7.4 Intracluster Enhanced Location CAC

This topic describes how Enhanced Location CAC works in an intracluster deployment.

Network Model Components

  • Location
    1. Represents a physical location or site
    2. Applied to devices (endpoints, trunks, gateways)
    3. Can be configured with bandwidth limits for calls within the location
  • Link
    1. Connection between two locations
    2. Configured with bandwidth limits and weight
  • Weight
    1. Determines the cost of a link
    2. Used for selection of effective path
  • Effective path
    1. Best path between a pair of locations
    2. Selected by lowest cumulative weight

The intracluster Enhanced Location CAC network model consists of the following components:

  • Location: This component represents a physical location or site. A location is applied to devices such as endpoints, trunks, and media termination points. Depending on the device, the location can be applied directly to the device or via a device pool. With Enhanced Location CAC, a location can be configured with bandwidth limits for calls within a location. This configuration was not possible with Location CAC. The bandwidth limits that were configured with Location CAC applied to all calls coming into and going out of a location.
  • Link: A link connects a pair of locations. Each link is configured with bandwidth limits (one per bandwidth pool: audio, video, and immersive video) and a weight.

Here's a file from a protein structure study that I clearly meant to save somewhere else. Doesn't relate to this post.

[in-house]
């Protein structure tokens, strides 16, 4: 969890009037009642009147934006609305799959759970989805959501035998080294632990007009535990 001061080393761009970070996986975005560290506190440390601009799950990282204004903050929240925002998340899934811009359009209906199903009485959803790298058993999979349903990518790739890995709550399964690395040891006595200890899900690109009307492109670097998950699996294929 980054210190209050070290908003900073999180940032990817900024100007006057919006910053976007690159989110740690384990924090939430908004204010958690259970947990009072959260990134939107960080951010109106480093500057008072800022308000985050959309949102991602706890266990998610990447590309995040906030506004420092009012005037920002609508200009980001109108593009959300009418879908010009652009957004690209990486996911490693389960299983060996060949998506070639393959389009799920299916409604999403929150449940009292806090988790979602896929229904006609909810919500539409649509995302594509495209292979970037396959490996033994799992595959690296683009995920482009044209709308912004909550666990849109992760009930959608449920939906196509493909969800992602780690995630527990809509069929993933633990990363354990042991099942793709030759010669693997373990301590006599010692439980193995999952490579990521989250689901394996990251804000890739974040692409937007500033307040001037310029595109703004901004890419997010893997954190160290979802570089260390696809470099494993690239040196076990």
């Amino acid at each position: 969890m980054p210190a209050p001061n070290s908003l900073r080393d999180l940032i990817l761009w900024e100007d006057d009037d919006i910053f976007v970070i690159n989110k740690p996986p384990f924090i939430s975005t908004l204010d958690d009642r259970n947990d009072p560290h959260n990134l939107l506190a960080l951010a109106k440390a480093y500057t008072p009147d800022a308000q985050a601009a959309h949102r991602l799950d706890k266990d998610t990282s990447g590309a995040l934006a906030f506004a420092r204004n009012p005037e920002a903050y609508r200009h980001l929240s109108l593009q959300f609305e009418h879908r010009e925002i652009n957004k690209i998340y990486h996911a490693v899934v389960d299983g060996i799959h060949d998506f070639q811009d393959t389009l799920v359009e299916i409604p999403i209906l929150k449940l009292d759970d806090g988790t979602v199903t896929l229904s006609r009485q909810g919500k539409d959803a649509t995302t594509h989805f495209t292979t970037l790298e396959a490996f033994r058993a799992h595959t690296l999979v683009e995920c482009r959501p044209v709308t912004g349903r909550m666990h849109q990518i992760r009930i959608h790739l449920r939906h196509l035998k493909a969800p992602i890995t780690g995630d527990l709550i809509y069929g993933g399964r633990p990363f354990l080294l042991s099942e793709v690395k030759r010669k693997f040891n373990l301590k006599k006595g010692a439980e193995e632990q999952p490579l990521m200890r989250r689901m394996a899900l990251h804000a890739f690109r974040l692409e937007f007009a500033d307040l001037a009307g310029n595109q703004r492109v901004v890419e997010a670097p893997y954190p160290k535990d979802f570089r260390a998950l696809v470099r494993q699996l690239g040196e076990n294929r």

• Weight: The weight determines the cost of a link. Weights are used for selection of the effective path.
  • Effective path: A path is a sequence of links and intermediate locations that connect a pair of locations. The effective path is the “best” path between any given pair of locations. “Best” means that it is the path that has the lowest cumulative weight of all links that comprise the path.

Network Model Example

This section shows an example of an Enhanced Location CAC network model.

  • Network model consists of 9 locations and 12 links.
    1. Each link has a weight assigned.
    2. Each link has bandwidth limits (one per call type) assigned.
  • Call between location 2 and location 9 is placed.
    1. Required bandwidth is determined based on endpoint and region configuration.
    2. Each link along the effective path must have sufficient bandwidth available.
    3. If sufficient bandwidth is available on each link, the call is admitted and available bandwidth of each link is reduced by the bandwidth of the new call.

In the example, the network model consists of 9 locations and 12 links. Each link has an assigned weight. In addition (not shown in the figure), each link would be configured with bandwidth limits (one per type: audio, video, and immersive video).